When I speak on childhood nutrition, a common concern is soy intake and it's relationship to children's hormonal status. Many mothers have been taught (by people paid by the Dairy Council, I believe) that the plant estrogens in soy can mess up a child's development.
In fact, nothing could be further from the truth. A brand new study just proved this, again.
A study called "Childhood Soy Intake and Breast Cancer Risk in Asian-American Women", published online in the Cancer Epidemiology, Biomarkers and Prevention Journal (vol.18), shows that Asian women who consumed the greatest amount of soy as children (under age 12) had a 60% lower risk of developing breast cancer as adults.
The study also showed a lower risk of breast cancer in women who consumed the most soy in adolescence and adulthood (20-25% less risk).
One of the reasons why I believe we see this enormous benefit of plant estrogens in children is because those who consumed the most soy were likely to enter puberty later. Myriad studies show that the later girls enter puberty, the lower the incidence of breast cancer in adulthood. Because plant estrogens in soy and other plant foods (fruit, veg.s, whole grains and legumes) lower real estrogen levels when they are unnaturally high by blocking the receptor sites on cell membranes, girls consuming more plant estrogens - whether in soy or other plant-based foods - would enter puberty at an optimum time, believed to be around age 17.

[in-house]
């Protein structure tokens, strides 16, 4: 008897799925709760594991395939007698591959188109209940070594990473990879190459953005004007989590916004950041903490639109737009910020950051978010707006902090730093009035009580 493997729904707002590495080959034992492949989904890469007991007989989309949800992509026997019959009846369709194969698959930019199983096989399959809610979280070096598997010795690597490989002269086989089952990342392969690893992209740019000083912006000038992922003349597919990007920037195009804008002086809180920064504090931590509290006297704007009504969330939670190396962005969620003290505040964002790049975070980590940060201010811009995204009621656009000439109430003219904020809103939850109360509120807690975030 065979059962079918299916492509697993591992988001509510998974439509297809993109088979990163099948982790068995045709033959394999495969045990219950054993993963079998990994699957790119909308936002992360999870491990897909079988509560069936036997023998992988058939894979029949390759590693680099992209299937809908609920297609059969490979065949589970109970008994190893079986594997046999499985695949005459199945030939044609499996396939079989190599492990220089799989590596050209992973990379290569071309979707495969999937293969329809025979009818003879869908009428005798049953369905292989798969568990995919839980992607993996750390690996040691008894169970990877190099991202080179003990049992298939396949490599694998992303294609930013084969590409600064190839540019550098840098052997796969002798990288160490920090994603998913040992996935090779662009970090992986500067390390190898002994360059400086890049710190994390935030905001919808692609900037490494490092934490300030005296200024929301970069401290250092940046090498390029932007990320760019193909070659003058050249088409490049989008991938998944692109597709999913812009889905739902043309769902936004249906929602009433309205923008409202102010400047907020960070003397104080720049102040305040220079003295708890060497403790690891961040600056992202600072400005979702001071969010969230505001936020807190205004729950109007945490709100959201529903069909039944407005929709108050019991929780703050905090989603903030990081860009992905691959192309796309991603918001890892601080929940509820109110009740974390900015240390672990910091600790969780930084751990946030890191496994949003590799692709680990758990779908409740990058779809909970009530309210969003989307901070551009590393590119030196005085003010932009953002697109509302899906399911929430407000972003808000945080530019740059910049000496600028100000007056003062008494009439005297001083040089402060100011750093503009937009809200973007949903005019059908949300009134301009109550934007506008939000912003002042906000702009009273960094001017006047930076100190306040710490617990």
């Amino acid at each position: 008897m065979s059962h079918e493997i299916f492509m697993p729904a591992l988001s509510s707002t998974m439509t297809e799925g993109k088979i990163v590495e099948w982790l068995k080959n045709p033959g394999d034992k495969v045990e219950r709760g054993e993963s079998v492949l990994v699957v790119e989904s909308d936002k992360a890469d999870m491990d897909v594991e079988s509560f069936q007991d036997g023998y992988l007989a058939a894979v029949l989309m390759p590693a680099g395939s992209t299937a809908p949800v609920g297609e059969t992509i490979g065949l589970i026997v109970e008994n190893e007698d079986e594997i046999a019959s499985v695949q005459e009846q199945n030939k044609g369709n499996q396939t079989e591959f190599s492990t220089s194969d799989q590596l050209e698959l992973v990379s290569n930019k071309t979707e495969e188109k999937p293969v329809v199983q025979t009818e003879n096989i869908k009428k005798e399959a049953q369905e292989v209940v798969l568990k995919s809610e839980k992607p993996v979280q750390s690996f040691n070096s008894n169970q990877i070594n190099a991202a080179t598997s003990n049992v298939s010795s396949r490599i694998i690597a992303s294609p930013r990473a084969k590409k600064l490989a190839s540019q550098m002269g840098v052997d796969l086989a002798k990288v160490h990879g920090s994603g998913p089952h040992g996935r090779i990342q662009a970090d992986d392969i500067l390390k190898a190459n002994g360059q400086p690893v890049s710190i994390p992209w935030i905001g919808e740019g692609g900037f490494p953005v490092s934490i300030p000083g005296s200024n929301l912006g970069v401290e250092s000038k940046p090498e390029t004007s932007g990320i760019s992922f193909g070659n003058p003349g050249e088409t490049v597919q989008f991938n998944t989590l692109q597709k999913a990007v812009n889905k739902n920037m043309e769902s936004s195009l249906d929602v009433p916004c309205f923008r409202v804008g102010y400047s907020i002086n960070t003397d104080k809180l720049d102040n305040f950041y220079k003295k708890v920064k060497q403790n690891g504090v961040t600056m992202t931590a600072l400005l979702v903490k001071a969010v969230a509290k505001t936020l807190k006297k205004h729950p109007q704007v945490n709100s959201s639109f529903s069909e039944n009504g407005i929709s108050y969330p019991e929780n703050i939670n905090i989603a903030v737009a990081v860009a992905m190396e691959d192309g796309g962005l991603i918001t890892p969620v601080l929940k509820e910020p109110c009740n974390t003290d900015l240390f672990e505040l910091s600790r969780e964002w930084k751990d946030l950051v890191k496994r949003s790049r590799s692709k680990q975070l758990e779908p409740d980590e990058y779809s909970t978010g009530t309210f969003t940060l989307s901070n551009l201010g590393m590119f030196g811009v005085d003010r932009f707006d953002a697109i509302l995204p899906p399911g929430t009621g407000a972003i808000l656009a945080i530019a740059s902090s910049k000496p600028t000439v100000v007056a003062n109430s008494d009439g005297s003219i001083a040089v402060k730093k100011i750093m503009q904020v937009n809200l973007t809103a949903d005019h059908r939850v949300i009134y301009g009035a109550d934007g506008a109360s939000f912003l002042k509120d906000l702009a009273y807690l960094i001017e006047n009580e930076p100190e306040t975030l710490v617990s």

If entering puberty at age 17 sound far-fetched to you, know that plenty of young girls eating a vegan or vegetarian diet have this experience. It also used to be common in Western countries up to the turn of the 20th century, when meat was a luxury, due to lack of refrigeration. This age is still common for girls today in developing countries, where a plant-based diet is the norm for families who are not wealthy. In contrast, breast cancer is extremely uncommon.
One more thing: I am not a huge proponent of processed soy foods on a regular basis. You know, where you just exchange a hamburger for a Boca burger. Don't get me wrong, a Boca burger is a million times better than a hamburger, but because it's processed, as opposed to tofu, tempeh, miso, edename, or soy milk, it's lost a lot of nutrients and I put it in the category of "processed foods" as opposed to "plant foods". So make those fake meats only an occasional part of your diet.
And help dispel the myth that soy estrogens are anything but beneficial!